He's not just being obtuse; he's making a point, which is that synthesizers are full of effects--usually a filter or two, LFOs, envelope generators, possibly some chorus or panning, maybe ring modulation, etc.commodorejohn wrote: You know, there's not much point in having a discussion with you when you insist on being deliberately obtuse.
Furthermore, synthesizers by definition are a menagerie of electronic components that together make a sound. If you think about a modular system, a ring modulator or phaser isn't really separate from the synthesizer; those are just part of the synthesizer in the same way that the LFO and filter are. In fact it has been said that the name comes not from the notion that the device synthesizes sound but rather that individual components (oscillators and ring mods and so on) are combined into a whole. In that sense you can see your outboard effects as part of a modular system.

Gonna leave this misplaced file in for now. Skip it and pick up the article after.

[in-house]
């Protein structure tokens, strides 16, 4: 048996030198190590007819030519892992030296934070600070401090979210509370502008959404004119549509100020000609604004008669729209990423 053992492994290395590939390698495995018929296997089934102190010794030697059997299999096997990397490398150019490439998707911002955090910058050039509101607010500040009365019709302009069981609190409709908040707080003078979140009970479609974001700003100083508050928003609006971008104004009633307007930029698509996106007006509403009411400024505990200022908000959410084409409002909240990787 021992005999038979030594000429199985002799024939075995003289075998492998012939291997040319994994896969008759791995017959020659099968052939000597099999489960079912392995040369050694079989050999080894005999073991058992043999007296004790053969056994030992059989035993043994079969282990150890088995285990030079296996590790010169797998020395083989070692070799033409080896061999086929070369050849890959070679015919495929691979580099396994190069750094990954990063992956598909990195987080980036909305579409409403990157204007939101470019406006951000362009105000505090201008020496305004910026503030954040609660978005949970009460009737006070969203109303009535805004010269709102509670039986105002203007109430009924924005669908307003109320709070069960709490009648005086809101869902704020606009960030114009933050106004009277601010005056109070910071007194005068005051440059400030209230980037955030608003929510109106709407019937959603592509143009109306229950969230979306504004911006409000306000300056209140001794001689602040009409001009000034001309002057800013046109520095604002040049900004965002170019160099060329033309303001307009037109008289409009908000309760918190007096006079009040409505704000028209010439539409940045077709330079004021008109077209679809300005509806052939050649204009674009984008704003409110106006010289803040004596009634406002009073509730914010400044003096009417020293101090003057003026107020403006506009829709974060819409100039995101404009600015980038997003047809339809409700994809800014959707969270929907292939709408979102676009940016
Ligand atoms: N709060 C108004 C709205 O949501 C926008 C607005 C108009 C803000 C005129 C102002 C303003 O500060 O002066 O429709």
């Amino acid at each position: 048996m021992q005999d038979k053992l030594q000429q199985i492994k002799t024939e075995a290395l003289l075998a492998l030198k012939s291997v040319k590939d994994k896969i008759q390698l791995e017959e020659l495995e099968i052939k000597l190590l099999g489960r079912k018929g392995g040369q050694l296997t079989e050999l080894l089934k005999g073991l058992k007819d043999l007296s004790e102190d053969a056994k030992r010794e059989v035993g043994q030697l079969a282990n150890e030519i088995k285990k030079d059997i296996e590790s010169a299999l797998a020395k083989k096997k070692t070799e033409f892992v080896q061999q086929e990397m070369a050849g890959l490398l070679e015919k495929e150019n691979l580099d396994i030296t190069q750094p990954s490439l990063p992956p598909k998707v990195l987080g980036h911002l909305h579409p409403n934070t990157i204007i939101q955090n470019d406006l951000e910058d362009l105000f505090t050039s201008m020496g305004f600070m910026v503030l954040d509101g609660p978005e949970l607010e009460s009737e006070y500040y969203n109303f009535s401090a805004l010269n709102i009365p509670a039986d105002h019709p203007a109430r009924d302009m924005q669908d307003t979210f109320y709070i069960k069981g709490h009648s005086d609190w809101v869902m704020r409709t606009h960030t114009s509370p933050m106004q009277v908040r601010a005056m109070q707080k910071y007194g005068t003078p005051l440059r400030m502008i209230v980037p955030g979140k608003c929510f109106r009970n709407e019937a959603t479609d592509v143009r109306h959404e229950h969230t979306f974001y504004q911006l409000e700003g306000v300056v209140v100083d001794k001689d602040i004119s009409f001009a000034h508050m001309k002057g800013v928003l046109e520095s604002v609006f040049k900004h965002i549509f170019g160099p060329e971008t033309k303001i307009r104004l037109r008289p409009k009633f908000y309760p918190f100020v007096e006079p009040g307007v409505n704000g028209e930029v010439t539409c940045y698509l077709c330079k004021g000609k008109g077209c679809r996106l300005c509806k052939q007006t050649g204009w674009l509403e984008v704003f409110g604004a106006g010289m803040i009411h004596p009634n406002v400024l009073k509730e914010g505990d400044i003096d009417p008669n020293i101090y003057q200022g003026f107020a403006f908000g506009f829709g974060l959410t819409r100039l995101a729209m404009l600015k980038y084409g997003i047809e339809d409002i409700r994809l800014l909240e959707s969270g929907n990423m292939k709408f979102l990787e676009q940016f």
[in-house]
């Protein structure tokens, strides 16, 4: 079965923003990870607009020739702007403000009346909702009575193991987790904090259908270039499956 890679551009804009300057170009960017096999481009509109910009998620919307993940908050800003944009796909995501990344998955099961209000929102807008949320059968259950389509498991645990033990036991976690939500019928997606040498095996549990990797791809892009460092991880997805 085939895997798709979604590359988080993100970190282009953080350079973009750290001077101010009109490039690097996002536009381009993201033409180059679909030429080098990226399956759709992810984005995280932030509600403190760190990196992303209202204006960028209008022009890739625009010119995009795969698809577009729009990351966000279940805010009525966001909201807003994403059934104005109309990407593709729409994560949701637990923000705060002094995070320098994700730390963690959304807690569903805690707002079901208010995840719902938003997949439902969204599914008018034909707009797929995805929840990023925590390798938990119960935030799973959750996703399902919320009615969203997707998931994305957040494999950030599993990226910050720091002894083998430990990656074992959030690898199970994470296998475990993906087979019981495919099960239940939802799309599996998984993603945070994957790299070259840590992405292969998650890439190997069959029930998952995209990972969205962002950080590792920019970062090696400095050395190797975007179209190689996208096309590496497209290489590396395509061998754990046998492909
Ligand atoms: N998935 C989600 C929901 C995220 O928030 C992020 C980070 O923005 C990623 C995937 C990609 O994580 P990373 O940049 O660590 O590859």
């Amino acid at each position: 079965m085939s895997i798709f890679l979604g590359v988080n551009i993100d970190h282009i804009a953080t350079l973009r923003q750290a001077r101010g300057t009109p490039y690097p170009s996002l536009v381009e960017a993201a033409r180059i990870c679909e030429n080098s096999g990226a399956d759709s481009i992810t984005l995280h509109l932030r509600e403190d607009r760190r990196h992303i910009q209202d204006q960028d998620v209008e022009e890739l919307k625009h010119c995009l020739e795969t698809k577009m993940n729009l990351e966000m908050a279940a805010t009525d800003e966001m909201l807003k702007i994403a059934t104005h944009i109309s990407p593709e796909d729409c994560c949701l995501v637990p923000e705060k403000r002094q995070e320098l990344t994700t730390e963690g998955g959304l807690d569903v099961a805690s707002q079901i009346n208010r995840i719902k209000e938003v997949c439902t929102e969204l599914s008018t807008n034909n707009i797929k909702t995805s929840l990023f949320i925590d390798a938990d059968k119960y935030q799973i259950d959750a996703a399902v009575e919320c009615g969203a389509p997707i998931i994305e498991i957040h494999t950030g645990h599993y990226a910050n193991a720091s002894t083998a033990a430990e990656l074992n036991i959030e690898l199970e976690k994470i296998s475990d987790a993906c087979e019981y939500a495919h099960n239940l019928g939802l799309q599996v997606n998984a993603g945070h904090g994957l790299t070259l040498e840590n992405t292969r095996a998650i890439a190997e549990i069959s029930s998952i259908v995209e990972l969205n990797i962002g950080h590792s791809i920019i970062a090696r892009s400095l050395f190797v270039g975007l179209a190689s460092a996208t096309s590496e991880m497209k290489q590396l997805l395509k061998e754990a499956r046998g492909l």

Because acoustic instruments are autonomous. Synthesizers are by definition a collection of parts. And their uniqueness is the ability to produce a huge array of sounds, not one very specific sound like a piano, guitar, or nose harp.commodorejohn wrote: Again, nobody thinks this is pointless and irrelevant when it's acoustic/acoustic-electric instruments under this type of scrutiny, so I'm not sure why some people are reacting so strongly to the idea when it's synths we're talking about.